Saturday, May 30, 2015

Don't blink! You'll miss it

Ever seen this view as you rocket along Lincoln Drive? I'm not talking about Pat Moran, a civic-minded guy from Mount Airy with a keen interest in "at-risk" buildings and structrures in his neighborhood. I'm talking about the stone pier behind him. It was one of four, now one of two, on the drive where it intersects with Johnson Street. Each pair had a wooden pergola on top, very similar to the one at Germantown Avenue and Cresheim Valley Road at the entrance to Chestnut Hill.

Don't blink! You'll miss it

Ever seen this view as you rocket along Lincoln Drive? I'm not talking about Pat Moran, a civic-minded guy from Mount Airy with a keen interest in "at-risk" buildings and structrures in his neighborhood. I'm talking about the stone pier behind him. It was one of four, now one of two, on the drive where it intersects with Johnson Street. Each pair had a wooden pergola on top, very similar to the one at Germantown Avenue and Cresheim Valley Road at the entrance to Chestnut Hill.

The Mount Airy piers and pergolas were underwritten at the turn of the 20th century by philanthropist Edward T. Stotesbury (yes, he of regatta fame), but all but two piers have been lost. For the last three years, Moran and a large group of volunteers have been raising money and giving up untold hours to clear the site of nasty invasives and begin to replant it with natives, using a planting plan devised (pro bono) by landscape architects Claudia Levy and Doris Kessler and an architectural plan to replace the pergolas drawn up by architect Peter DiCarlo.

This is a joint effort by Historic Germantown and West Mt. Airy Neighbors with support from the City's Recreation Department and the Fairmount Park Conservancy. Pat thinks, if all goes well, the Stotesbury project could wind up this year.

During my visit today, I could see considerable effort's been made here, and this spring should be a pretty one. Lots of hydrangeas and ornamental grasses in evidence. I even saw what I think was a sweetbay magnolia. The idea, Pat says, is to recreate this once-beautiful gateway between Mount Airy and the park. The steps into the park are still there, as is an old schist fountain (now splotched with red graffiti) and some remnants of fencing. Long ago, you see, this was a place were people walked from their gracious homes along Lincoln Drive down into the park. Or they drove by carriage or car.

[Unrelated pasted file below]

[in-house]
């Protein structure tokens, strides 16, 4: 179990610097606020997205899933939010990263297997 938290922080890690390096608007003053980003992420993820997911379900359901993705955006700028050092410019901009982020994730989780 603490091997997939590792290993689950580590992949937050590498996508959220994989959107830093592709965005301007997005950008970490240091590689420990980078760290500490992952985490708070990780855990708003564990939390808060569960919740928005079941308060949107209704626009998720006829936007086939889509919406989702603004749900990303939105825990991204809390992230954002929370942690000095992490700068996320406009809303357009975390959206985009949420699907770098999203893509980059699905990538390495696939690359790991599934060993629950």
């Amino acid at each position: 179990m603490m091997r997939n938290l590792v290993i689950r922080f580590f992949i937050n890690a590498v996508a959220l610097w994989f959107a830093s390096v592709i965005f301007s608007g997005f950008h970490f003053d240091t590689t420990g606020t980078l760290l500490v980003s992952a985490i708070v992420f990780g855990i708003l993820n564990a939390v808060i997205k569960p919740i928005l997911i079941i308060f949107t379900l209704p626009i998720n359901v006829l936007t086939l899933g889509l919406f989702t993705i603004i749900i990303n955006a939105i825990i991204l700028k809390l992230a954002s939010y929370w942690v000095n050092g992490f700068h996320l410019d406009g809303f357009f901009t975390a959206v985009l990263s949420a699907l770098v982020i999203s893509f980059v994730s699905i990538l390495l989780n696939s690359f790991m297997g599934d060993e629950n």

More on this in Monday's paper. Just a preview today. I wish these folks well. It's always heartening to see good works being done by good people who care about their neighborhood and city. Meanwhile, if you're hoping to sneak a peek at this project, be careful, for crying out loud. Going slow-mo down Lincoln Drive, as we all know, can be very hazardous to your health.

Inquirer Staff Writer
About this blog
Ginny Smith, a Philadelphia native, joined the Inquirer at 1985. After stints as both reporter and editor in the city and suburbs, she’s been happily writing – and learning - about gardening full time since 2006. She’s won two silver medals of achievement from the national Garden Writers Association and in 2011, Bartram’s Garden honored her with its Green Exemplar award for her stories about “the region’s deeply rooted horticultural history, cultural attractions and bountiful gardens.” She plays in her own – mostly - bountiful garden in East Falls. Reach Virginia A. at vsmith@phillynews.com .

Virginia A. Smith Inquirer Staff Writer
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